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sustainability


for larger homes, the Multifit HeatSaver which reduces gas consumption still further by adding a 50 litre temporal store to the Multifit GasSaver system. Another fit and forget device designed to save water and gas is CombiSave. Manufactured by the Teddington Group, CombiSave works with all wall- hung gas combination boilers. It measures the water temperature leaving the boiler and controls the flow of water to optimise the warm up period, thus providing hot water to the tap more quickly. Based on a household of four, Combisave claim possible annual savings of 54,000 litres of water and 0.5 tonne of carbon. Looking forward, Neil Schofield, head of sustainable development at Worcester Bosch Group, points to the government’s focus on the European Union’s 15 per cent renewable generation objective which has to be achieved by 2020. “In order to help the government achieve this statutory target, the objective for domestic heat is for the mass conversion to renewable technologies in domestic homes in one giant leap. This is a laudable aim but, I fear, completely impractical for the heating industry and installers. “Far better, in my view, would be a practical plan to move towards renewables one step at a time. The key stepping stone should be a halfway house solution involving the installation of a high efficiency boiler for heating and a renewable solution, such as solar for hot water.” Among the companies bringing the various technologies together is Daikin UK. Building on its range of air-to-water heat pumps and solar thermal systems, it has introduced a GasSolarUnit from Rotex. This provides heating and hot water and combines a gas condensing boiler with an integrated thermal storage tank which is heated either by the boiler or using solar energy from thermal collectors. Similarly, with Alpha Heating Innovation’s SolarSmart system, the combination boiler is essentially used as a back up to the 90 litre cylinder of water which is heated solely from the solar panel. The boiler only fires up when the store has been depleted and there is an immediate demand for hot water. A technology that takes the domestic boiler to another level is micro-CHP. Although there have been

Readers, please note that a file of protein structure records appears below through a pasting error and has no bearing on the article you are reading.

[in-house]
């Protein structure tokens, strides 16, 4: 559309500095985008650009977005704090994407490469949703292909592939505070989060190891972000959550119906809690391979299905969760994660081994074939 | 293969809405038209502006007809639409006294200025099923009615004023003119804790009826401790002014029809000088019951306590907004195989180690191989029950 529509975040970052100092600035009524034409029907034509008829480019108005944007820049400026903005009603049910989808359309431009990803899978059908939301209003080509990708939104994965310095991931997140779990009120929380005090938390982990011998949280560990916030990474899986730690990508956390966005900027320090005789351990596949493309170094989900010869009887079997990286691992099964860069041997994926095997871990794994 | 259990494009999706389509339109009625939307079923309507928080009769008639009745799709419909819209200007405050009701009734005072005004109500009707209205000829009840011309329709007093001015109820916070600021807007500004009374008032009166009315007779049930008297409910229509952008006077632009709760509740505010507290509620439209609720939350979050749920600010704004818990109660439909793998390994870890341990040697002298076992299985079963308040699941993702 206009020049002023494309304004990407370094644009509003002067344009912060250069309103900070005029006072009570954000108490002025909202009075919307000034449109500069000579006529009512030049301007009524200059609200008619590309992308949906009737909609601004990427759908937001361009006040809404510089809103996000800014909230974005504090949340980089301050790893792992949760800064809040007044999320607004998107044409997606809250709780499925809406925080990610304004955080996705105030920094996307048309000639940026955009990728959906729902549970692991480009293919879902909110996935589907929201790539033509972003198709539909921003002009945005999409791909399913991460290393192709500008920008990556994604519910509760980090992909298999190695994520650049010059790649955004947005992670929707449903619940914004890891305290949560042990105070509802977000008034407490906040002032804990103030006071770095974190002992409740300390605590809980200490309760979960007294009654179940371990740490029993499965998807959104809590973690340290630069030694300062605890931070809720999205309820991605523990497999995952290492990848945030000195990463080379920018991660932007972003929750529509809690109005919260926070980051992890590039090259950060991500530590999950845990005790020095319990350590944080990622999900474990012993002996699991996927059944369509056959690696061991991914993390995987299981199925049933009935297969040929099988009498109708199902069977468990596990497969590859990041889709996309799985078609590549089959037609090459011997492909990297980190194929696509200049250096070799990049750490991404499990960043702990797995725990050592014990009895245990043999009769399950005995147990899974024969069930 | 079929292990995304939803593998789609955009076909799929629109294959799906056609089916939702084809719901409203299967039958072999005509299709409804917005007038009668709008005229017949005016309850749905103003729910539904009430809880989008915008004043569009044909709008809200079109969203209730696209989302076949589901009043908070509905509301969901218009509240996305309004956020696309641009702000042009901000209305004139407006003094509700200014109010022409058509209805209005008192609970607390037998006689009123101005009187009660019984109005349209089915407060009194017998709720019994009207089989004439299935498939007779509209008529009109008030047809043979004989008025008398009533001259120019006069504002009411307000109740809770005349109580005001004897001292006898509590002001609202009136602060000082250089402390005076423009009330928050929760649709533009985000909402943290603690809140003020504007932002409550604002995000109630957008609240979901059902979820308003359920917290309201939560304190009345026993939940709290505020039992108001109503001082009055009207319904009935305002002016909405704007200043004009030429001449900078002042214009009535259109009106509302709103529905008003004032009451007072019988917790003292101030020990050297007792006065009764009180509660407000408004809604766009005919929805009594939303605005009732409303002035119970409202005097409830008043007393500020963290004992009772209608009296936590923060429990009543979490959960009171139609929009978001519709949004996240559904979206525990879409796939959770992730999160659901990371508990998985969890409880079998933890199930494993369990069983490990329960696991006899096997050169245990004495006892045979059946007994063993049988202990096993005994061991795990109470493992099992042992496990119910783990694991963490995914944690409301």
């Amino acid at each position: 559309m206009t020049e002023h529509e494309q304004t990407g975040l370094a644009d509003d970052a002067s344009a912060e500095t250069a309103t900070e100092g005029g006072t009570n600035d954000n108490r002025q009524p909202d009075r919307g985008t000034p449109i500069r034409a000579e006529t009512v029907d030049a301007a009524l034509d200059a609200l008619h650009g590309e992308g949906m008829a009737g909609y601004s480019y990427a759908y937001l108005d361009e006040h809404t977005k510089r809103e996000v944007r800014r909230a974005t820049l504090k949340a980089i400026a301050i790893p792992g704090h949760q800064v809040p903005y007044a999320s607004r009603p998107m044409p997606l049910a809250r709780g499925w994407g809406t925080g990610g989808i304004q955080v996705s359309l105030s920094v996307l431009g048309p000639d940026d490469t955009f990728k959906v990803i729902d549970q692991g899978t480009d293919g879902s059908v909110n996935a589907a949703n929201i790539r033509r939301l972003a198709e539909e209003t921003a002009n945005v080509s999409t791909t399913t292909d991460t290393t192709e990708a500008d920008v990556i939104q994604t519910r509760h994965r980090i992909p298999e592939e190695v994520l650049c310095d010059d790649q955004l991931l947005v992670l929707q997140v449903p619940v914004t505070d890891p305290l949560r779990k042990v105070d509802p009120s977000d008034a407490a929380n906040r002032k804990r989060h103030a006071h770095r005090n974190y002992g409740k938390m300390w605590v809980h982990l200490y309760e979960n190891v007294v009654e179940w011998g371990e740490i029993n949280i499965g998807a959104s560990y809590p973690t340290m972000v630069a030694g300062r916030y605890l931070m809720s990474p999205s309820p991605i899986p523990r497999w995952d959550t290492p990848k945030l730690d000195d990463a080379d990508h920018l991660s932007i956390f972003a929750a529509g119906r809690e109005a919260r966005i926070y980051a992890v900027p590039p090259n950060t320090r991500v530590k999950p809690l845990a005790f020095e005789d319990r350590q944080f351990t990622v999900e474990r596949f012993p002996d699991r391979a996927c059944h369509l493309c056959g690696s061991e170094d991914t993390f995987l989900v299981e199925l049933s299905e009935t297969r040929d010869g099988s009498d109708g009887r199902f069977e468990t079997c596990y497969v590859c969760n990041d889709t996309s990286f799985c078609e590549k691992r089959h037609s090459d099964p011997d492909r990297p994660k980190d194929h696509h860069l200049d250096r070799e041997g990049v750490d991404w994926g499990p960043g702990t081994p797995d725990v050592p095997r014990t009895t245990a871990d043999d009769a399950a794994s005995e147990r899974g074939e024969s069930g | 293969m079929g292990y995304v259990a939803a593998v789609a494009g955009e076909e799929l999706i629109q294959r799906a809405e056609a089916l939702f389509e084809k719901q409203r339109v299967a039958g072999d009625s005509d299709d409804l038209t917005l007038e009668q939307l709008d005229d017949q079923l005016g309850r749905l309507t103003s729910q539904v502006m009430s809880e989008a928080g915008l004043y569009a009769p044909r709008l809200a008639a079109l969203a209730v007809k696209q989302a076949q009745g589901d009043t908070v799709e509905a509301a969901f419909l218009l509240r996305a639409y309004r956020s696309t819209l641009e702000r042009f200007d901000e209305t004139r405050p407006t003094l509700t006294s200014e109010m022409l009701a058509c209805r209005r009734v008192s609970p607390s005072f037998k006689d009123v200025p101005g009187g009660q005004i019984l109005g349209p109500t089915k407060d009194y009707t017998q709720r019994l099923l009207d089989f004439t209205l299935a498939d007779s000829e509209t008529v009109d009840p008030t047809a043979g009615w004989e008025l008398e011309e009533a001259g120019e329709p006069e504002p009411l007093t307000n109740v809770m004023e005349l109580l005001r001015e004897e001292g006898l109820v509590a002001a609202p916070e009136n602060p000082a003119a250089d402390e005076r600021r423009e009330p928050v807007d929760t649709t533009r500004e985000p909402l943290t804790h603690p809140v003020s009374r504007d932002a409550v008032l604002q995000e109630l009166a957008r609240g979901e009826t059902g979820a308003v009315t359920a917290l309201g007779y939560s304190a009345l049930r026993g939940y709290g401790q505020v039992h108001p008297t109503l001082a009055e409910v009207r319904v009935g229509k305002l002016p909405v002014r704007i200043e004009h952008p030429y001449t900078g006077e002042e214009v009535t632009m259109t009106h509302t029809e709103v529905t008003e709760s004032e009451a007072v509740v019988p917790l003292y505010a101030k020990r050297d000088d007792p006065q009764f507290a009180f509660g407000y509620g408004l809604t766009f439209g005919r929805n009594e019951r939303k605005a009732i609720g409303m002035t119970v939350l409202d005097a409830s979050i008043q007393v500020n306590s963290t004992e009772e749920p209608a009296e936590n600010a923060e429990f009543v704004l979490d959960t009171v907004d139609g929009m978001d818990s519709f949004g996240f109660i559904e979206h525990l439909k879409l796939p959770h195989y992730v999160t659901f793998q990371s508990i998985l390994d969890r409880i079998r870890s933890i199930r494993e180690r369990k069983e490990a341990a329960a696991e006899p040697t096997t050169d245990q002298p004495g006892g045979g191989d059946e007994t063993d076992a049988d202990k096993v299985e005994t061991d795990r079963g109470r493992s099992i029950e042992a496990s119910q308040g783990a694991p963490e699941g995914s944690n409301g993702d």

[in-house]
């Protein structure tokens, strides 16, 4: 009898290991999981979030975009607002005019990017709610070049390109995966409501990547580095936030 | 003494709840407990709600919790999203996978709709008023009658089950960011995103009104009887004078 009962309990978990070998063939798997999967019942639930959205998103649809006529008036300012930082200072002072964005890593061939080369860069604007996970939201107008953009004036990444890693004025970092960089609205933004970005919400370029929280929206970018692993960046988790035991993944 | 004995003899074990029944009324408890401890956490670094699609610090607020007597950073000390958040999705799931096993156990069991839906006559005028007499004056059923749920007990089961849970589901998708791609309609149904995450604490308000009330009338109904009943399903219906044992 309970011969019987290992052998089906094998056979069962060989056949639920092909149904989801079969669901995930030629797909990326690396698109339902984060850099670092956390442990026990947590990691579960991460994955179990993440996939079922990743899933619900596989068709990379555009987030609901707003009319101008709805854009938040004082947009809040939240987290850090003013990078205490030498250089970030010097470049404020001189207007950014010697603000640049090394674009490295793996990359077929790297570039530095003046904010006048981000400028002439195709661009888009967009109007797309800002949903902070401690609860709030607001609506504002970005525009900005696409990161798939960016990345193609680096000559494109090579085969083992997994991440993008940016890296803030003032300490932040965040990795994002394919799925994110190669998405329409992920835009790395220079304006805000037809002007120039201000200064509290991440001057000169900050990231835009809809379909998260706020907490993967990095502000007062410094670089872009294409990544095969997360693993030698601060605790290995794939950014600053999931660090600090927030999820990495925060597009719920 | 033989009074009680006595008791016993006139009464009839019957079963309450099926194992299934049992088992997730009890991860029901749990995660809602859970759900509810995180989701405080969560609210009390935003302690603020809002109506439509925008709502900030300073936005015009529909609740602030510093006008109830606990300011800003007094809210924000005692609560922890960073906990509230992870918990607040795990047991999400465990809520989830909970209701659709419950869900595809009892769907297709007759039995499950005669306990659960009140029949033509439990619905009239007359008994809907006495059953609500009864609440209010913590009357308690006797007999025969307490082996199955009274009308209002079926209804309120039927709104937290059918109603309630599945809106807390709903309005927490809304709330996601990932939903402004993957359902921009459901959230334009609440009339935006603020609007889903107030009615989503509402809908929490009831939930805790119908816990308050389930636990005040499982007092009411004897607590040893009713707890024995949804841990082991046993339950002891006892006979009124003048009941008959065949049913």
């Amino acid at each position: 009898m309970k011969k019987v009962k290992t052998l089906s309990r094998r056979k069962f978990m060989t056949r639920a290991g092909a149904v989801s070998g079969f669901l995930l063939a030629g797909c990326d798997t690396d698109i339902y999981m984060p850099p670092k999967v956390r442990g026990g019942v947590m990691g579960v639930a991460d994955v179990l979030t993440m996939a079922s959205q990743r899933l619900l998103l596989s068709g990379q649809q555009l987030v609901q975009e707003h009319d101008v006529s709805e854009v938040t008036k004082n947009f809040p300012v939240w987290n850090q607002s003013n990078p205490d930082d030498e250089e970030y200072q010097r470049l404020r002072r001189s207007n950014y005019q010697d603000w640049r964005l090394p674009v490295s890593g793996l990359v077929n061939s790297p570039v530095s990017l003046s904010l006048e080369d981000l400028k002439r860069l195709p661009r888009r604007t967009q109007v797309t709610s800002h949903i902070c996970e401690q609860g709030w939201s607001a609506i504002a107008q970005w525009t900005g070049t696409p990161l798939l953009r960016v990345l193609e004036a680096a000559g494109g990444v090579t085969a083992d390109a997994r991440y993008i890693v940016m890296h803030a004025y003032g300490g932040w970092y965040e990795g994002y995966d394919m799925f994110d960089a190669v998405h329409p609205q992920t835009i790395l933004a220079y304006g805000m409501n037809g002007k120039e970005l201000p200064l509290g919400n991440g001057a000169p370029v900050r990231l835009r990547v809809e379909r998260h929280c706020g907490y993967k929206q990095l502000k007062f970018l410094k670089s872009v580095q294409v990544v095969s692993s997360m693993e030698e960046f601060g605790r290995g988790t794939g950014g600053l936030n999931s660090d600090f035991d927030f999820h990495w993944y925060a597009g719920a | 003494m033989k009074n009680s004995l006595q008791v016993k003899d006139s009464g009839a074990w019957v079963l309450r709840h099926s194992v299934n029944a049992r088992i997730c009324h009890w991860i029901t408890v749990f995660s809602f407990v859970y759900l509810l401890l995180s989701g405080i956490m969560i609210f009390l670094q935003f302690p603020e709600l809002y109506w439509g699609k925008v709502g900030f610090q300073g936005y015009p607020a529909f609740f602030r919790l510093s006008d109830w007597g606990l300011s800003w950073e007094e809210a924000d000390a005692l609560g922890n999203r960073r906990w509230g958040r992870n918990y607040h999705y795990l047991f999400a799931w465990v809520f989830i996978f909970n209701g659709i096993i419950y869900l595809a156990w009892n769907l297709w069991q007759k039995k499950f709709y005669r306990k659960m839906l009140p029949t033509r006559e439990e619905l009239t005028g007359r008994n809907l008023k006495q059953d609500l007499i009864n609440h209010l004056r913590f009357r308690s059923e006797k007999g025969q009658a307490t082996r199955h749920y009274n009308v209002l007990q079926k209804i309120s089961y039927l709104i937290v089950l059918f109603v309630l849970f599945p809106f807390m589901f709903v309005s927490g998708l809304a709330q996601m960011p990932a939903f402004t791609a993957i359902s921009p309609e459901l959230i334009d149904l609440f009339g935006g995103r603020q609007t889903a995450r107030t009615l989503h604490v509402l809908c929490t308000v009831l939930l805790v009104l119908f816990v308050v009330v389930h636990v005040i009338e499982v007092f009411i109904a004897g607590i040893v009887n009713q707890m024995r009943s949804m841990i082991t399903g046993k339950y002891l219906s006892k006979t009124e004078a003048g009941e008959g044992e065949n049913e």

OPPOSITE PAGE


CLOCKWISE FROMTOP LEFT The CombiSave works with all


wall-hung gas combination boilers | Wood pellets for use in biomass boilers |The Evo Aqua biomass


pellet stove/boiler delivers 90% of its heat to water heating |A range of Worcester controllers |A


Worcester boiler being installed THIS PAGE


THIS IMAGE BDR Thermea’s Baxi Ecogen micro-CHP unit BELOW LEFT Rotex GasSolarUnit from


Daikin BELOWRIGHT At its Miller Zero initiative in Basingstoke, Miller Homes used a biomass boiler to heat the Code Level 5 and 6 properties


attempts to introduce small scale combined heat and power units before, the technology has largely been reserved for larger scale applications and district heating systems. Worcester’s Neil Schofield believes that micro-CHP


is the next logical extension of gas boiler technology. “We anticipate a gradual increase in its uptake year- on-year which is being encouraged by the Feed-in Tariff. I would conservatively anticipate mass uptake by the end of the next decade. Crucially micro CHP,or the ‘super boiler’ as it is often known, is in line with


the installer skill set and would allow a relatively seamless transition from current boiler technology.” Simon Osborne concurs. “Since its introduction, the Code for Sustainable Homes has accelerated the move towards micro-CHP and, in view of the changes to Part L1 2010, this technology will prove an increasingly important option. “A micro-CHP appliance has the capability to provide heating and hot water for the home at the same time as its internal engine generates around two thirds of a property’s electricity to power appliances and systems within the dwelling. Energy generated this close to the point of use is far more efficient than that generated at a centralised power plant which is only around 35 per cent efficient by the time it reaches the home.” BDR Thermea claims that its Baxi Ecogen is the first proven, wall-hung micro-CHP unit which private developers can specify. The company states that: “The beauty of this product is that it is a dual energy unit which looks and behaves in a similar way to a conventional gas boiler, and takes up just the same amount of space. Specification and installation is, as a result, pretty straightforward.” Biomass boilers are another technology that has not


seen wide acceptance up to now but may have a greater role to play in the future. At its Miller Zero initiative in Basingstoke, Miller Homes used a biomass boiler to heat the Code Level 5 and 6 properties. Situated between the two houses, the boiler has heat meters on the flow and return pipework, enabling the amount of fuel used to be correctly proportioned. “Miller Zero was about taking existing house types


and seeing what we had to do to get them to be Code compliant, we needed something like a


showhouse July 2011 | 41





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